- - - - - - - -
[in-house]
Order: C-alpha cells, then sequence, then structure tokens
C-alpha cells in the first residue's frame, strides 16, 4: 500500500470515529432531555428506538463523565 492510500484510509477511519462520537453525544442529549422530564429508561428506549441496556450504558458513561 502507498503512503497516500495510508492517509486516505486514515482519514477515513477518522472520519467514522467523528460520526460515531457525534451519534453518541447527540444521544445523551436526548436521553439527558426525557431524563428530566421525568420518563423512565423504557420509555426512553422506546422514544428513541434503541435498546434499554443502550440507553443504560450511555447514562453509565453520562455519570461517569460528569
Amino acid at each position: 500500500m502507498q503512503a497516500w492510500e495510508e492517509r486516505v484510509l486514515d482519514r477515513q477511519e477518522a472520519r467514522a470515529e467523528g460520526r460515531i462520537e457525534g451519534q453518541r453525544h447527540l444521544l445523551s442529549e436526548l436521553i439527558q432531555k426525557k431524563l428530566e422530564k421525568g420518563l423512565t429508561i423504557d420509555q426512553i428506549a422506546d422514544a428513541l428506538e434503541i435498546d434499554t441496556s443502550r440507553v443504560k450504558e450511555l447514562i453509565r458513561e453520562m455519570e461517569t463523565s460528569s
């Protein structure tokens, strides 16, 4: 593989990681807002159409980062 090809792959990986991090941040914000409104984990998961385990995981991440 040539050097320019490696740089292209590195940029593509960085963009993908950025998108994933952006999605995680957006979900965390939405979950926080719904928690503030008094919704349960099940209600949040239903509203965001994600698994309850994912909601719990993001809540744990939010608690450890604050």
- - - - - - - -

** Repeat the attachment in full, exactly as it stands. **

[in-house]
Order: C-alpha cells, then sequence, then structure tokens
C-alpha cells in the first residue's frame, strides 16, 4: 500500500470515529432531555428506538463523565 492510500484510509477511519462520537453525544442529549422530564429508561428506549441496556450504558458513561 502507498503512503497516500495510508492517509486516505486514515482519514477515513477518522472520519467514522467523528460520526460515531457525534451519534453518541447527540444521544445523551436526548436521553439527558426525557431524563428530566421525568420518563423512565423504557420509555426512553422506546422514544428513541434503541435498546434499554443502550440507553443504560450511555447514562453509565453520562455519570461517569460528569
Amino acid at each position: 500500500m502507498q503512503a497516500w492510500e495510508e492517509r486516505v484510509l486514515d482519514r477515513q477511519e477518522a472520519r467514522a470515529e467523528g460520526r460515531i462520537e457525534g451519534q453518541r453525544h447527540l444521544l445523551s442529549e436526548l436521553i439527558q432531555k426525557k431524563l428530566e422530564k421525568g420518563l423512565t429508561i423504557d420509555q426512553i428506549a422506546d422514544a428513541l428506538e434503541i435498546d434499554t441496556s443502550r440507553v443504560k450504558e450511555l447514562i453509565r458513561e453520562m455519570e461517569t463523565s460528569s
């Protein structure tokens, strides 16, 4: 593989990681807002159409980062 090809792959990986991090941040914000409104984990998961385990995981991440 040539050097320019490696740089292209590195940029593509960085963009993908950025998108994933952006999605995680957006979900965390939405979950926080719904928690503030008094919704349960099940209600949040239903509203965001994600698994309850994912909601719990993001809540744990939010608690450890604050």